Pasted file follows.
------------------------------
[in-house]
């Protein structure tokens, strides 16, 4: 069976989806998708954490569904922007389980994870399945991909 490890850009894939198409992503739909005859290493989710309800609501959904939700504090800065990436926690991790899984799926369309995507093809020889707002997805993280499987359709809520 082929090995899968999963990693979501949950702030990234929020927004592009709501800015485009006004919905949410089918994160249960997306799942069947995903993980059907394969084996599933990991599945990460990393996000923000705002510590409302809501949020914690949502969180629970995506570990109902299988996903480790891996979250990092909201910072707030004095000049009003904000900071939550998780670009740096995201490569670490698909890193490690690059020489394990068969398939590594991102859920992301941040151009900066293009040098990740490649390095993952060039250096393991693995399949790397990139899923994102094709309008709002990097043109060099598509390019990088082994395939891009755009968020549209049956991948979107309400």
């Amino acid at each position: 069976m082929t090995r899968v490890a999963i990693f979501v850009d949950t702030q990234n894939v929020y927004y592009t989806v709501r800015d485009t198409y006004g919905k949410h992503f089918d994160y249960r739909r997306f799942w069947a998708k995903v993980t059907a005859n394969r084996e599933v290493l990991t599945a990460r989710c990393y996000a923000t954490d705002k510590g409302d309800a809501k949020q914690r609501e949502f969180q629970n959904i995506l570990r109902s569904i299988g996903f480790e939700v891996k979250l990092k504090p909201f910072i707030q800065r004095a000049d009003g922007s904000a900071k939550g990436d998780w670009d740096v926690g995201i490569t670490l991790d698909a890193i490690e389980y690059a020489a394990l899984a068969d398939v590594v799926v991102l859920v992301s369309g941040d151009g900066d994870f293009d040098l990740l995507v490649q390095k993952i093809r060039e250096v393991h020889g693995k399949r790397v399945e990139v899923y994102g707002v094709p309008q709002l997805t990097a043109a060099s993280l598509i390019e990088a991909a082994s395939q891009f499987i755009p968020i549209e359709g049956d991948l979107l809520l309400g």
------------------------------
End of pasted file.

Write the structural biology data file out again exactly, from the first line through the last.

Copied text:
[in-house]
């Protein structure tokens, strides 16, 4: 069976989806998708954490569904922007389980994870399945991909 490890850009894939198409992503739909005859290493989710309800609501959904939700504090800065990436926690991790899984799926369309995507093809020889707002997805993280499987359709809520 082929090995899968999963990693979501949950702030990234929020927004592009709501800015485009006004919905949410089918994160249960997306799942069947995903993980059907394969084996599933990991599945990460990393996000923000705002510590409302809501949020914690949502969180629970995506570990109902299988996903480790891996979250990092909201910072707030004095000049009003904000900071939550998780670009740096995201490569670490698909890193490690690059020489394990068969398939590594991102859920992301941040151009900066293009040098990740490649390095993952060039250096393991693995399949790397990139899923994102094709309008709002990097043109060099598509390019990088082994395939891009755009968020549209049956991948979107309400």
């Amino acid at each position: 069976m082929t090995r899968v490890a999963i990693f979501v850009d949950t702030q990234n894939v929020y927004y592009t989806v709501r800015d485009t198409y006004g919905k949410h992503f089918d994160y249960r739909r997306f799942w069947a998708k995903v993980t059907a005859n394969r084996e599933v290493l990991t599945a990460r989710c990393y996000a923000t954490d705002k510590g409302d309800a809501k949020q914690r609501e949502f969180q629970n959904i995506l570990r109902s569904i299988g996903f480790e939700v891996k979250l990092k504090p909201f910072i707030q800065r004095a000049d009003g922007s904000a900071k939550g990436d998780w670009d740096v926690g995201i490569t670490l991790d698909a890193i490690e389980y690059a020489a394990l899984a068969d398939v590594v799926v991102l859920v992301s369309g941040d151009g900066d994870f293009d040098l990740l995507v490649q390095k993952i093809r060039e250096v393991h020889g693995k399949r790397v399945e990139v899923y994102g707002v094709p309008q709002l997805t990097a043109a060099s993280l598509i390019e990088a991909a082994s395939q891009f499987i755009p968020i549209e359709g049956d991948l979107l809520l309400g």